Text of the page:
Dot­com boom part 2: the ‘picks and shov­els’ shares to buy

We all know Ap­ple and Google, but could these lesser-known ‘en­ablers’ pro­duce bet­ter re­turns? James Con­ning­ton re­ports

The Sunday Telegraph - Money & Business - - Front page -

The idea of in­vest­ing in tech­nol­ogy com­pa­nies will, for many, bring back painful mem­o­ries of the tech bub­ble burst­ing at the turn of the mil­len­nium. To­day, there is lit­tle of the ma­nia of two decades ago, and tech firms are mak­ing prof­its – which were con­spic­u­ously ab­sent the first time around.

Some in­vestors will have ex­po­sure to tech­nol­ogy through firms such as Ama­zon, Face­book and Google, which are pop­u­lar hold­ings in many funds avail­able to Bri­tish savers. But there is another ap­proach: in­vest­ing in com­pa­nies that make “en­abling” tech­nol­ogy, the com­po­nents and soft­ware used in many of the most ad­vanced de­vel­op­ments.

Tele­graph Money asked a num­ber of tech­nol­ogy fund man­agers to name some of their favourite stocks. There are very few quoted tech­nol­ogy firms in Bri­tain, so many of the stocks dis­cussed here are listed over­seas.

A num­ber of in­vest­ment shops of­fer in­ter­na­tional share deal­ing, although not all do so within an Isa. You may need to fill in spe­cial forms be­fore you trade.

Driver­less ve­hi­cles

Driver­less cars are es­ti­mated to be just five years away, de­pend­ing on tech­nol­ogy and reg­u­la­tion. This would dra­mat­i­cally in­crease the mar­ket for the com­po­nents re­quired. For now, much of the growth comes from “ad­vanced driver as­sis­tance systems” such as au­to­matic brak­ing.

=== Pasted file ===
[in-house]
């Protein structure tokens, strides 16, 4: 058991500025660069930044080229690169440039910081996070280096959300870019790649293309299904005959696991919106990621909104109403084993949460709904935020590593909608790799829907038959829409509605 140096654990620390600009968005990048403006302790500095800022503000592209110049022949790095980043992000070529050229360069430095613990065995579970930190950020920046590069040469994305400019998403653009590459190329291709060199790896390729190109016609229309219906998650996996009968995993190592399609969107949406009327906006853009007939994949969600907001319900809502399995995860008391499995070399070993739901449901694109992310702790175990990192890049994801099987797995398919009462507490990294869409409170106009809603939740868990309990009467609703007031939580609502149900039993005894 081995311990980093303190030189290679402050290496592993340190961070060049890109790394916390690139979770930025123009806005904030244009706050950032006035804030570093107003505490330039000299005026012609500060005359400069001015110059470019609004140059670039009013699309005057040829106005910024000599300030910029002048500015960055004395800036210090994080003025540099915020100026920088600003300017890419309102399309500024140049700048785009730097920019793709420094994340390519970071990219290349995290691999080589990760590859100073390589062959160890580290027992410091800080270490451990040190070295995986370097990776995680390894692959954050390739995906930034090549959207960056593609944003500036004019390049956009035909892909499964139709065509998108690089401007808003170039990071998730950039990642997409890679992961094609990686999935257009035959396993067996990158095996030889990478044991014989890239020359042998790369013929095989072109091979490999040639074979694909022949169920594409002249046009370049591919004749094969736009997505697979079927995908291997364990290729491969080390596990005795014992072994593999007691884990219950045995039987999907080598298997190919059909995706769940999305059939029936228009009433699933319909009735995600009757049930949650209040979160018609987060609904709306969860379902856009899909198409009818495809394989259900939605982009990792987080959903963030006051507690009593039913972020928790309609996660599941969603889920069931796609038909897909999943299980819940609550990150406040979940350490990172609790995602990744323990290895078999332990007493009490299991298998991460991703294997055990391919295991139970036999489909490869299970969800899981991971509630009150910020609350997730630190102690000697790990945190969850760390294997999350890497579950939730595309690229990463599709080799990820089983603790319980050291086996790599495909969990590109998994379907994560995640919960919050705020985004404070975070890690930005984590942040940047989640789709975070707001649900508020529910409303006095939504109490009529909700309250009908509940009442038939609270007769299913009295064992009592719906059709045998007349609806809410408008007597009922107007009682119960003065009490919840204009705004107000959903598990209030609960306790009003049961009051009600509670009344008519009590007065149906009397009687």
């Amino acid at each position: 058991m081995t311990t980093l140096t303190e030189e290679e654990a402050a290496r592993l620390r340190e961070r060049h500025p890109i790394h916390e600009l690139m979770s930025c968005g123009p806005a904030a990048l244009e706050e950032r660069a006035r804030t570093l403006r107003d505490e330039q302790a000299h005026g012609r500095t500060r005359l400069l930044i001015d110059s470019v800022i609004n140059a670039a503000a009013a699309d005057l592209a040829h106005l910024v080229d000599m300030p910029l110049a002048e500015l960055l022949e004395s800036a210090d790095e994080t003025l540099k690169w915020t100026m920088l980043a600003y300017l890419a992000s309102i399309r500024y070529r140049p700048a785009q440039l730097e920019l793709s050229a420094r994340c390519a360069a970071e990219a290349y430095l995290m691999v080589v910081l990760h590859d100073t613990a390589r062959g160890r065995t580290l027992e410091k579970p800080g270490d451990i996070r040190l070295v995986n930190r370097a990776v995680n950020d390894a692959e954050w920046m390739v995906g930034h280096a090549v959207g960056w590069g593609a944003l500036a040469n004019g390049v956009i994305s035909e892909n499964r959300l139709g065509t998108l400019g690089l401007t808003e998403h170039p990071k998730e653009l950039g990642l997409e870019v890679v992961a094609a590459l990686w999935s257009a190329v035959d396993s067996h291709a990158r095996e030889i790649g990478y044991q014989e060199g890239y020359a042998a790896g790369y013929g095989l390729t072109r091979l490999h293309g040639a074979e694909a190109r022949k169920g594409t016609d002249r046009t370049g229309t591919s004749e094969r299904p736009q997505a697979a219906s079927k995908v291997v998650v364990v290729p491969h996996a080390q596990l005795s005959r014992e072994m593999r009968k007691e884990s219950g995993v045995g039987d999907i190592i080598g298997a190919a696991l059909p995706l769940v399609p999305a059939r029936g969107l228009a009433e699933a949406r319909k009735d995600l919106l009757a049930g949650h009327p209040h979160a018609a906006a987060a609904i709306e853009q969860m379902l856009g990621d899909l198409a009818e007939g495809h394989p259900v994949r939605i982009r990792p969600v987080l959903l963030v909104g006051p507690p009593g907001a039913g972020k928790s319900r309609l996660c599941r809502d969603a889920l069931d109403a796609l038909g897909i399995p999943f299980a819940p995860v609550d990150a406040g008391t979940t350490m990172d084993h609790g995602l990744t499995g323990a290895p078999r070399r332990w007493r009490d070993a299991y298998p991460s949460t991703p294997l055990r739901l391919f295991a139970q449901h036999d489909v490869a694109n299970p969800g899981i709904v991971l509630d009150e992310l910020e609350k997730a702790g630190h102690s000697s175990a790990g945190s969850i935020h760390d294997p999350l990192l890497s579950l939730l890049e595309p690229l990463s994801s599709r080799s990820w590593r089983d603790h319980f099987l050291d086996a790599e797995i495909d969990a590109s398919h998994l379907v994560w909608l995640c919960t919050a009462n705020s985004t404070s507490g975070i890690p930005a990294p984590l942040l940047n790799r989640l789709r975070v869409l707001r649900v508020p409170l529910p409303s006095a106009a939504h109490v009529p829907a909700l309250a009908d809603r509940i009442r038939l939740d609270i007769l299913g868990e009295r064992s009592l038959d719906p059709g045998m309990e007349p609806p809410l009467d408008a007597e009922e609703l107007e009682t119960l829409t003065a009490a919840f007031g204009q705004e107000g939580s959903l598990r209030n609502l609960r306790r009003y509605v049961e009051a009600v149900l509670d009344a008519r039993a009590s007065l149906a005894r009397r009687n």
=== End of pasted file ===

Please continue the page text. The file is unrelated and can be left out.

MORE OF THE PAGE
In­fi­neon Tech­nolo­gies (Ger­man listed)

Mar­ket value: £19.5bn; last year’s pre-tax prof­its: £763m

This semi­con­duc­tor firm was tipped by all of the tech­nol­ogy fund man­agers we spoke to. It makes com­po­nents used in systems such as emer­gency brak­ing and bat­tery man­age­ment.

Hyunho Sohn, man­ager of the Fi­delity Global Tech­nol­ogy fund, said: “In­fi­neon ex­em­pli­fies a com­pany poised to gain from the move to elec­tric and au­ton­o­mous cars.

“It has a mar­ket-lead­ing po­si­tion and, as the tech­nol­ogy go­ing into each ve­hi­cle in­creases, it should see rises in sales and mar­gins.”

Ar­ti­fi­cial in­tel­li­gence and ma­chine learn­ing

The con­cept of ar­ti­fi­cial in­tel­li­gence (AI) – the abil­ity of a com­puter sys­tem to learn and adapt – has ex­isted for decades. Ben Ro­goff, man­ager of two Po­lar Cap­i­tal tech­nol­ogy funds to­talling £2.5bn, ex­plained that, as with any tech­nol­ogy, AI started out as a prom­ise with no means of de­liv­ery.

“To­day, it feels like we have that ca­pa­bil­ity. Right now the ap­pli­ca­tions are straight­for­ward, such as fa­cial recog­ni­tion and im­prov­ing search re­sults, but they will ex­pand,” he said.

Nvidia (US listed)

Mar­ket value: £75bn; prof­its: £1.9bn

Nvidia, tipped by sev­eral man­agers, could fall into a num­ber of our cat­e­gories. Its graph­ics pro­cess­ing units (GPUS) are be­com­ing in­creas­ingly im­por­tant for “vi­sion systems” in au­ton­o­mous cars, ac­cord­ing to Mr Ro­goff.

He said AI of­fered another av­enue for ex­pan­sion, as GPUS could be used to “train” AI net­works. “This is what makes AI in­tel­li­gent – the abil­ity of the net­work to im­prove by look­ing at its past mis­takes. Nvidia is the best way to play this theme,” he said.

Blue Prism (UK listed) Mar­ket value: £578m; £5m loss

This firm makes soft­ware “ro­bots” that au­to­mate tasks to cre­ate a so­called “dig­i­tal work­force”. Chris Ford, man­ager of Smith & Wil­liamson’s new Ar­ti­fi­cial In­tel­li­gence fund, said it was “one of the very few pure AI firms any­where”. He added: “It could fall into the ‘undis­cov­ered gems’ camp, de­spite re­cent share price gains. We think this tech­nol­ogy will be­come ubiq­ui­tous for fi­nan­cial firms to re­duce cost and im­prove ac­cu­racy.”

Ma­chine vi­sion

Cognex (US listed) Mar­ket value: £6.7bn; prof­its: £161m

Cognex makes “ma­chine vi­sion” systems used to scan and check prod­ucts or la­bels. Tom Ri­ley, man­ager of Axa’s Global Tech­nol­ogy fund, said the tech­nol­ogy was gain­ing ground, with “more man­u­fac­tur­ing ap­pli­ca­tions” and in­creas­ing use in lo­gis­tics.

Mr Ro­goff said: “We’re pretty sure Ap­ple and Ama­zon are cus­tomers.”

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